Outgoing ICC chief prosecutor says transfer of Sudanese Bashir is ‘a possibility’
Fatou Bensouda, the chief prosecutor of the International Criminal Court (ICC), is about to resign after nine years in office.
In an interview with Jowharfrom The Hague, she said the transfer of deposed Sundanese President Omar al-Bashir to the ICC was “a possibility” in the near future.
Bensouda called the sanctions imposed on her by the Trump administration last year, which were later lifted by the Biden administration, “a difficult and unfortunate moment” for her and the court.
A few days before the end of her term as chief prosecutor, Bensouda praised her recent visit to Sudan as “historic” after years of paralysis over the matter before the ICC. She said she was finally able to meet the victims in Darfur and discussed with the transitional authorities the situation of several officials charged by the court. She said the transfer of former President Omar al-Bashir to the ICC is “a possibility” in the near future.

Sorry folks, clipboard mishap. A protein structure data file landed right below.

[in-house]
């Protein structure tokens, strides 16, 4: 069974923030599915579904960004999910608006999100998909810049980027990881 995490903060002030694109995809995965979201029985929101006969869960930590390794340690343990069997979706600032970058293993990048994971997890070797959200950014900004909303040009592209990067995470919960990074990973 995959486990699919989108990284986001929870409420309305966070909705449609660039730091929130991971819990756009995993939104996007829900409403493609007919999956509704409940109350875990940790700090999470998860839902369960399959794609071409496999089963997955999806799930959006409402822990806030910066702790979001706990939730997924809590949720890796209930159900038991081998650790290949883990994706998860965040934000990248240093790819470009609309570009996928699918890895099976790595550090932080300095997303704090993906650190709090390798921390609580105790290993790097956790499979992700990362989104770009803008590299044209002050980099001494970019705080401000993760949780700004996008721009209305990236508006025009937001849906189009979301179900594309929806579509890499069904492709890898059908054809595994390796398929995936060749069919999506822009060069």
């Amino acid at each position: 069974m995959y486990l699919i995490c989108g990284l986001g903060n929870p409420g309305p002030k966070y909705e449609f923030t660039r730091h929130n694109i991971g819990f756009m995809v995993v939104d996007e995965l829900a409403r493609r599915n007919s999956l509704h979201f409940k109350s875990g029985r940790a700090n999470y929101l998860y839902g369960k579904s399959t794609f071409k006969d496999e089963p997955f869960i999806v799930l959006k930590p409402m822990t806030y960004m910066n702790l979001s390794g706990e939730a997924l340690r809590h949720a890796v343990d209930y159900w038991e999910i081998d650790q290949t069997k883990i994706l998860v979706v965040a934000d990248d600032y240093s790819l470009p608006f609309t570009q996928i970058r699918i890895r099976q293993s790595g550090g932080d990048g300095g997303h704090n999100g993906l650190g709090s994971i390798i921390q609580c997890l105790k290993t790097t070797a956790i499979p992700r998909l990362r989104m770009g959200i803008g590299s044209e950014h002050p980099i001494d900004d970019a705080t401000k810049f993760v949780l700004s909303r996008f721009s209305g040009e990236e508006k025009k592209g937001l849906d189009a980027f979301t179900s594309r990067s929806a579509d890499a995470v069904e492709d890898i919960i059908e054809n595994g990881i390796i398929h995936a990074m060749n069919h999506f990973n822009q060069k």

Bensouda, however, refused to acknowledge that the acquittal of former Ivorian President Laurent Gbagbo was a failure for the ICC, stressing that its main priority was to do justice to the victims.
She stressed that the investigation into the pro-Ouattara camp is still ongoing, making good progress and announcements will be made shortly. She denied the idea that this was just a way for her to fend off criticism that her office didn’t disappear until after the pro-Gbagbo camp.
The ICC’s chief prosecutor said recent violence in Gaza is also being actively investigated, especially as her office had already opened a formal investigation into the violence in the region in March.
Bensouda also indicated that her office was about to decide whether to open an investigation into alleged crimes committed by the regime in Venezuela.
Finally, she called the sanctions imposed on her by the Trump administration last year “a difficult and unfortunate moment” for her and the court. She praised the Biden administration’s lifting of sanctions and welcomed the prospect of renewed cooperation with the US “on the basis of mutual respect”.